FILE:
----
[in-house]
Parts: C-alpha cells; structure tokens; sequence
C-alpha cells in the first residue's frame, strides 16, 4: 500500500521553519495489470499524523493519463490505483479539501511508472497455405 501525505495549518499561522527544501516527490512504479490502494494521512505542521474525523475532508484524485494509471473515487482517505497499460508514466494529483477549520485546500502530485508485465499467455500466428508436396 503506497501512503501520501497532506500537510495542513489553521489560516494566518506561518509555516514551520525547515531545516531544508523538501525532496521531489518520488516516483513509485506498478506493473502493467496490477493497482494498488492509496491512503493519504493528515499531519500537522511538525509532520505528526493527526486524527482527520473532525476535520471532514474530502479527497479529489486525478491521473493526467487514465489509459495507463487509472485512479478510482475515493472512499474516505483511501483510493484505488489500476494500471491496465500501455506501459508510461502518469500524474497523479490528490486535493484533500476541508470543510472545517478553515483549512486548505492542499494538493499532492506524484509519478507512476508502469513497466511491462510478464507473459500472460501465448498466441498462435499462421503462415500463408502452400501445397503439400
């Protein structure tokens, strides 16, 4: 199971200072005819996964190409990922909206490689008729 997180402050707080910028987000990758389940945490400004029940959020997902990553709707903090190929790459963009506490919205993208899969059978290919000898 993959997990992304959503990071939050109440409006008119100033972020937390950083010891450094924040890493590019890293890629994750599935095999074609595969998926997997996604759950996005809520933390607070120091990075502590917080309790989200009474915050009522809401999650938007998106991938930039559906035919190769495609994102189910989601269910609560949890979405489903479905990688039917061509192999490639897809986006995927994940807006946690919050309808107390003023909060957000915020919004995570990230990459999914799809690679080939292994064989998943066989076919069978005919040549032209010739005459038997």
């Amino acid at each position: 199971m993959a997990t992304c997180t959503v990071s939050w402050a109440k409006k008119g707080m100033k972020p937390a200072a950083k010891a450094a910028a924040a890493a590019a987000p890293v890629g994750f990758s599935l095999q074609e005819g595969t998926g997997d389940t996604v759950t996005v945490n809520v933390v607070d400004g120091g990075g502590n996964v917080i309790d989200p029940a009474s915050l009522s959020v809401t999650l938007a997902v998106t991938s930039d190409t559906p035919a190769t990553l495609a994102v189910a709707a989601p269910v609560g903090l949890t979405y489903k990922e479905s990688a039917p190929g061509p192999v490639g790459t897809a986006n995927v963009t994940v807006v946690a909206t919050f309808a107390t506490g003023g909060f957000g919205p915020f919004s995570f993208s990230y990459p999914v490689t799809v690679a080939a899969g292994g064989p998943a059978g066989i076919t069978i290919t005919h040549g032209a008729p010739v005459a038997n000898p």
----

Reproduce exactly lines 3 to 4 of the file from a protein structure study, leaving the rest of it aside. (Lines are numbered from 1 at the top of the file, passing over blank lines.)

C-alpha cells in the first residue's frame, strides 16, 4: 500500500521553519495489470499524523493519463490505483479539501511508472497455405 501525505495549518499561522527544501516527490512504479490502494494521512505542521474525523475532508484524485494509471473515487482517505497499460508514466494529483477549520485546500502530485508485465499467455500466428508436396 503506497501512503501520501497532506500537510495542513489553521489560516494566518506561518509555516514551520525547515531545516531544508523538501525532496521531489518520488516516483513509485506498478506493473502493467496490477493497482494498488492509496491512503493519504493528515499531519500537522511538525509532520505528526493527526486524527482527520473532525476535520471532514474530502479527497479529489486525478491521473493526467487514465489509459495507463487509472485512479478510482475515493472512499474516505483511501483510493484505488489500476494500471491496465500501455506501459508510461502518469500524474497523479490528490486535493484533500476541508470543510472545517478553515483549512486548505492542499494538493499532492506524484509519478507512476508502469513497466511491462510478464507473459500472460501465448498466441498462435499462421503462415500463408502452400501445397503439400
């Protein structure tokens, strides 16, 4: 199971200072005819996964190409990922909206490689008729 997180402050707080910028987000990758389940945490400004029940959020997902990553709707903090190929790459963009506490919205993208899969059978290919000898 993959997990992304959503990071939050109440409006008119100033972020937390950083010891450094924040890493590019890293890629994750599935095999074609595969998926997997996604759950996005809520933390607070120091990075502590917080309790989200009474915050009522809401999650938007998106991938930039559906035919190769495609994102189910989601269910609560949890979405489903479905990688039917061509192999490639897809986006995927994940807006946690919050309808107390003023909060957000915020919004995570990230990459999914799809690679080939292994064989998943066989076919069978005919040549032209010739005459038997």